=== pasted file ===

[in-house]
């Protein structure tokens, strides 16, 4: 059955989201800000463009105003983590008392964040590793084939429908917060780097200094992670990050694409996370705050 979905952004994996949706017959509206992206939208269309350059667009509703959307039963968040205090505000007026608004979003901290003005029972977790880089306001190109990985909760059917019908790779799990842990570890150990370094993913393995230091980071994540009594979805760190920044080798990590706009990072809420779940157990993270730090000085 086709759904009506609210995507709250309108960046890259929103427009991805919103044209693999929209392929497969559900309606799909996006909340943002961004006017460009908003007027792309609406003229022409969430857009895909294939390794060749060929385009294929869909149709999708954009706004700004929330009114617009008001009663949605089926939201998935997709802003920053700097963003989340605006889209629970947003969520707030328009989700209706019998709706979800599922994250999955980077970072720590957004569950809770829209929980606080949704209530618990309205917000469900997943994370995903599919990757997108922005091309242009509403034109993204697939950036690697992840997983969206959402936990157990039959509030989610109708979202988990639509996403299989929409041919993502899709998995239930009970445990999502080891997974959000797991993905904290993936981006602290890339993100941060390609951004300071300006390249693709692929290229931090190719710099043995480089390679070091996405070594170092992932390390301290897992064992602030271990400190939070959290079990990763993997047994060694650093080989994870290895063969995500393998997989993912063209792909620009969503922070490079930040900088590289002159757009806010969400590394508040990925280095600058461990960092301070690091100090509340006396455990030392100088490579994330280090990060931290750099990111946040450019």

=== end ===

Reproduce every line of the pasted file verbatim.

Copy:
[in-house]
């Protein structure tokens, strides 16, 4: 059955989201800000463009105003983590008392964040590793084939429908917060780097200094992670990050694409996370705050 979905952004994996949706017959509206992206939208269309350059667009509703959307039963968040205090505000007026608004979003901290003005029972977790880089306001190109990985909760059917019908790779799990842990570890150990370094993913393995230091980071994540009594979805760190920044080798990590706009990072809420779940157990993270730090000085 086709759904009506609210995507709250309108960046890259929103427009991805919103044209693999929209392929497969559900309606799909996006909340943002961004006017460009908003007027792309609406003229022409969430857009895909294939390794060749060929385009294929869909149709999708954009706004700004929330009114617009008001009663949605089926939201998935997709802003920053700097963003989340605006889209629970947003969520707030328009989700209706019998709706979800599922994250999955980077970072720590957004569950809770829209929980606080949704209530618990309205917000469900997943994370995903599919990757997108922005091309242009509403034109993204697939950036690697992840997983969206959402936990157990039959509030989610109708979202988990639509996403299989929409041919993502899709998995239930009970445990999502080891997974959000797991993905904290993936981006602290890339993100941060390609951004300071300006390249693709692929290229931090190719710099043995480089390679070091996405070594170092992932390390301290897992064992602030271990400190939070959290079990990763993997047994060694650093080989994870290895063969995500393998997989993912063209792909620009969503922070490079930040900088590289002159757009806010969400590394508040990925280095600058461990960092301070690091100090509340006396455990030392100088490579994330280090990060931290750099990111946040450019």